this is something i have never heard of before ( not saying it wouldn't work , just a new one on me
as to when to take chicken out of the deep fryer , there are a couple of things that come to mind (1) the size of the chicken
and (2 ) the oil temp
my wife used to buy precut chicken breasts that i swear looked like they came from a full grown turkey, and in order to fully cook one of those things you had to waaay overcook the rest of the chicken, so i made her start buying whole frying hens , they are a more consistent size for frying , and thats when i started timing things , with lots and lots and lots of trial and error i found that the optimal temp for frying chicken is 340 degrees
for breasts and legs the time is 17-18 minutes , thighs the time is 14-16 minutes and wings about 14 minutes
if your recipe uses Paprika in the flour that can be used to control the color , we both like a light golden brown color so we skip using it in the flour , but by timing it the chicken is always fully cooked all the way to the bone , ( nobody wants to bite into raw chicken ) but by using the right size chicken , the right oil temp. and the right time , we have had very good results
 

thirdeye

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" It dawned on me that I have a version where the breaded chicken goes back in the fridge on a rack for a couple of hours,"
this is something i have never heard of before ( not saying it wouldn't work , just a new one on me
The reference to returning to the fridge was to let the skin dry out more before breading it, not after it was breaded.
 

cal1956

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what i would like to get is some feedback from someone that has been to cooking school about the use of the annatto oil and beef tallow , i have read what they both are , but having never cooked with them, it would be interesting to hear the thoughts of a professional cook as to how they effect the final product
the original recipe says NOT to leave them out or substitute
so it leaves me wondering about them
 

thirdeye

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My Granny used to fry potatoes in tallow, and wasn't tallow in the oil that McDonalds used for fries?
 

TNJAKE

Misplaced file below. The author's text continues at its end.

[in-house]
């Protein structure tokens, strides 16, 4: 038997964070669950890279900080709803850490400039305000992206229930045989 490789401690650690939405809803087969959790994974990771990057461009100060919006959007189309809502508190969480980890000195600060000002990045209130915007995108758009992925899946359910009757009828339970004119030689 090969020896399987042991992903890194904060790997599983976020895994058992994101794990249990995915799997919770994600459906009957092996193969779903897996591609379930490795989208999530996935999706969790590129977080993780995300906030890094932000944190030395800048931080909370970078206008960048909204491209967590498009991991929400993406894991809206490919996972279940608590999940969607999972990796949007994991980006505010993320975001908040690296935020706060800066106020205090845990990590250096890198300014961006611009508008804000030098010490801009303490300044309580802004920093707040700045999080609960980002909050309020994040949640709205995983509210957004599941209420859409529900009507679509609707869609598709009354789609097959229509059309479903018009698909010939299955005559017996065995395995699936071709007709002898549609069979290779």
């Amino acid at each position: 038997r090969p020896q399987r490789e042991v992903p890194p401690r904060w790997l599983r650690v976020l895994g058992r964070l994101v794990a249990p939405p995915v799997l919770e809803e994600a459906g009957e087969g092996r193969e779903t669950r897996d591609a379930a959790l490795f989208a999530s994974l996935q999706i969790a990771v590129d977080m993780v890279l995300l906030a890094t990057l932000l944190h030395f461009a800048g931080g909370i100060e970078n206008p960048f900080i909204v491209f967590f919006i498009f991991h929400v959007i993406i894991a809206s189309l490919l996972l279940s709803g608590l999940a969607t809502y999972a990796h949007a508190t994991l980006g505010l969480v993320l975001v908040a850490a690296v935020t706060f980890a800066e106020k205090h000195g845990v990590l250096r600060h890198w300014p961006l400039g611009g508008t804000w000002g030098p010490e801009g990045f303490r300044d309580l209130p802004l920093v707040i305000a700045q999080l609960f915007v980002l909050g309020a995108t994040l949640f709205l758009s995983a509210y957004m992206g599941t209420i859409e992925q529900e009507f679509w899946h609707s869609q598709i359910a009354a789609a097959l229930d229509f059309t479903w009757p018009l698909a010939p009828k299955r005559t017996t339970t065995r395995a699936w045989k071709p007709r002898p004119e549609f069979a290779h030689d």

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what i would like to get is some feedback from someone that has been to cooking school about the use of the annatto oil and beef tallow , i have read what they both are , but having never cooked with them, it would be interesting to hear the thoughts of a professional cook as to how they effect the final product
the original recipe says NOT to leave them out or substitute
so it leaves me wondering about them
I'm not a chef but I did play one on tv........

The tallow will add a bolder flavor to the chicken that you will certainly notice. thirdeye thirdeye is correct, McDonald's used to cook their fries in tallow before the healthy living folks had it banned in just about everything. Annatto has a slight nutmeg flavor but probably wouldn't be too noticeable. It will however add some nice coloring to the chicken
 

normanaj

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thirdeye thirdeye is correct, McDonald's used to cook their fries in tallow before the healthy living folks had it banned in just about everything.
As were the apple pies.Had to be careful with those puppies as they were like molton lava if bitten into to quickly but they were good.
 

chef jimmyj

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I'm not a chef but I did play one on tv........

The tallow will add a bolder flavor to the chicken that you will certainly notice. thirdeye thirdeye is correct, McDonald's used to cook their fries in tallow before the healthy living folks had it banned in just about everything. Annatto has a slight nutmeg flavor but probably wouldn't be too noticeable. It will however add some nice coloring to the chicken
Jake nailed it! Annatto for color, slight flavor. Tallow is all about Old-Time Grandma's Fried Chicken Flavor. The big reason your's/our's don't taste like Grandma's from the 60's and 70's, she used Tallow or unprocessed , not bleached, Lard. Veg Fats are highly processed to be Neutral or at least, very mild, in flavor.